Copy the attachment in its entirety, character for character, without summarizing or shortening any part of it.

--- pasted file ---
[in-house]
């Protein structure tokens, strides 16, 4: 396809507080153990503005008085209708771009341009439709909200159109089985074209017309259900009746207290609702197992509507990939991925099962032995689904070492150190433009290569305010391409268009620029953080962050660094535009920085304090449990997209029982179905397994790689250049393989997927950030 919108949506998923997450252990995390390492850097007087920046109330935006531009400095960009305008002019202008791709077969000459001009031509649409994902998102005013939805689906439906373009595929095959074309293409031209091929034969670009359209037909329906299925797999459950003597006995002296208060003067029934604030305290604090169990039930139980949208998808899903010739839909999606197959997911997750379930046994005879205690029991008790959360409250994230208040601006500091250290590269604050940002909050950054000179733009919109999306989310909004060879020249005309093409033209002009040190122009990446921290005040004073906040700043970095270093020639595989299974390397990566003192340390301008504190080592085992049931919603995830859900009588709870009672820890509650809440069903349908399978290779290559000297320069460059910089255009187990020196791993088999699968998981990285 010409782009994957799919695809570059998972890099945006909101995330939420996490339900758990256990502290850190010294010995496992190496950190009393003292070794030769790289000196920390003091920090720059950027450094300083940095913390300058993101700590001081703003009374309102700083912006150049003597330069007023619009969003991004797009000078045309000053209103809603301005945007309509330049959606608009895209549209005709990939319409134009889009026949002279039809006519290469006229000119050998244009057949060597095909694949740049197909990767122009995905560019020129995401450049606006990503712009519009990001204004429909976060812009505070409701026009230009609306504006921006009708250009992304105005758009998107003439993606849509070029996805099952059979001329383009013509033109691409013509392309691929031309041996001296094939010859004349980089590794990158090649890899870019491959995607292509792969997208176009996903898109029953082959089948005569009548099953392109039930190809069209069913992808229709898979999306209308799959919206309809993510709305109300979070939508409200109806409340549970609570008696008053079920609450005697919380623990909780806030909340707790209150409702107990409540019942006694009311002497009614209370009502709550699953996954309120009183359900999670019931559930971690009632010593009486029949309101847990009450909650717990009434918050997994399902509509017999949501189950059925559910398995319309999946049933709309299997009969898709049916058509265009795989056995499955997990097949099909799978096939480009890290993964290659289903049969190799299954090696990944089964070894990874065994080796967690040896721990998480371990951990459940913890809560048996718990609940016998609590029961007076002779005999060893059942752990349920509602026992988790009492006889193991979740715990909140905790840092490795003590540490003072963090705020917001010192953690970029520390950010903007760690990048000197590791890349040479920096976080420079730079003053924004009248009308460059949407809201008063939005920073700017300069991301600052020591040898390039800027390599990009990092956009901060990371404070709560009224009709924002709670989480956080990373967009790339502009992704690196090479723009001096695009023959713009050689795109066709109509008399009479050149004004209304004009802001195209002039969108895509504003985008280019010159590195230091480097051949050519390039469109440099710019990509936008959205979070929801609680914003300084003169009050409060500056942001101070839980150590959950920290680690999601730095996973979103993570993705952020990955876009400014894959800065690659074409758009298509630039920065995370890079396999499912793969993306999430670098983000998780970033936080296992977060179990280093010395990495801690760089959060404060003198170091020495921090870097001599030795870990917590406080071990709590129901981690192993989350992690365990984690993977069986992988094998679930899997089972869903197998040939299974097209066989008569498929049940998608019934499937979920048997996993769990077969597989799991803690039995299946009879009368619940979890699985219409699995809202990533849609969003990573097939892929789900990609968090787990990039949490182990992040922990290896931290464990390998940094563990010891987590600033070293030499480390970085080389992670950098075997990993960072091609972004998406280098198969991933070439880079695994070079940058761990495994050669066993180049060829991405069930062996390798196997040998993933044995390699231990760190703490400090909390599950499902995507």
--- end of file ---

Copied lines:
[in-house]
């Protein structure tokens, strides 16, 4: 396809507080153990503005008085209708771009341009439709909200159109089985074209017309259900009746207290609702197992509507990939991925099962032995689904070492150190433009290569305010391409268009620029953080962050660094535009920085304090449990997209029982179905397994790689250049393989997927950030 919108949506998923997450252990995390390492850097007087920046109330935006531009400095960009305008002019202008791709077969000459001009031509649409994902998102005013939805689906439906373009595929095959074309293409031209091929034969670009359209037909329906299925797999459950003597006995002296208060003067029934604030305290604090169990039930139980949208998808899903010739839909999606197959997911997750379930046994005879205690029991008790959360409250994230208040601006500091250290590269604050940002909050950054000179733009919109999306989310909004060879020249005309093409033209002009040190122009990446921290005040004073906040700043970095270093020639595989299974390397990566003192340390301008504190080592085992049931919603995830859900009588709870009672820890509650809440069903349908399978290779290559000297320069460059910089255009187990020196791993088999699968998981990285 010409782009994957799919695809570059998972890099945006909101995330939420996490339900758990256990502290850190010294010995496992190496950190009393003292070794030769790289000196920390003091920090720059950027450094300083940095913390300058993101700590001081703003009374309102700083912006150049003597330069007023619009969003991004797009000078045309000053209103809603301005945007309509330049959606608009895209549209005709990939319409134009889009026949002279039809006519290469006229000119050998244009057949060597095909694949740049197909990767122009995905560019020129995401450049606006990503712009519009990001204004429909976060812009505070409701026009230009609306504006921006009708250009992304105005758009998107003439993606849509070029996805099952059979001329383009013509033109691409013509392309691929031309041996001296094939010859004349980089590794990158090649890899870019491959995607292509792969997208176009996903898109029953082959089948005569009548099953392109039930190809069209069913992808229709898979999306209308799959919206309809993510709305109300979070939508409200109806409340549970609570008696008053079920609450005697919380623990909780806030909340707790209150409702107990409540019942006694009311002497009614209370009502709550699953996954309120009183359900999670019931559930971690009632010593009486029949309101847990009450909650717990009434918050997994399902509509017999949501189950059925559910398995319309999946049933709309299997009969898709049916058509265009795989056995499955997990097949099909799978096939480009890290993964290659289903049969190799299954090696990944089964070894990874065994080796967690040896721990998480371990951990459940913890809560048996718990609940016998609590029961007076002779005999060893059942752990349920509602026992988790009492006889193991979740715990909140905790840092490795003590540490003072963090705020917001010192953690970029520390950010903007760690990048000197590791890349040479920096976080420079730079003053924004009248009308460059949407809201008063939005920073700017300069991301600052020591040898390039800027390599990009990092956009901060990371404070709560009224009709924002709670989480956080990373967009790339502009992704690196090479723009001096695009023959713009050689795109066709109509008399009479050149004004209304004009802001195209002039969108895509504003985008280019010159590195230091480097051949050519390039469109440099710019990509936008959205979070929801609680914003300084003169009050409060500056942001101070839980150590959950920290680690999601730095996973979103993570993705952020990955876009400014894959800065690659074409758009298509630039920065995370890079396999499912793969993306999430670098983000998780970033936080296992977060179990280093010395990495801690760089959060404060003198170091020495921090870097001599030795870990917590406080071990709590129901981690192993989350992690365990984690993977069986992988094998679930899997089972869903197998040939299974097209066989008569498929049940998608019934499937979920048997996993769990077969597989799991803690039995299946009879009368619940979890699985219409699995809202990533849609969003990573097939892929789900990609968090787990990039949490182990992040922990290896931290464990390998940094563990010891987590600033070293030499480390970085080389992670950098075997990993960072091609972004998406280098198969991933070439880079695994070079940058761990495994050669066993180049060829991405069930062996390798196997040998993933044995390699231990760190703490400090909390599950499902995507």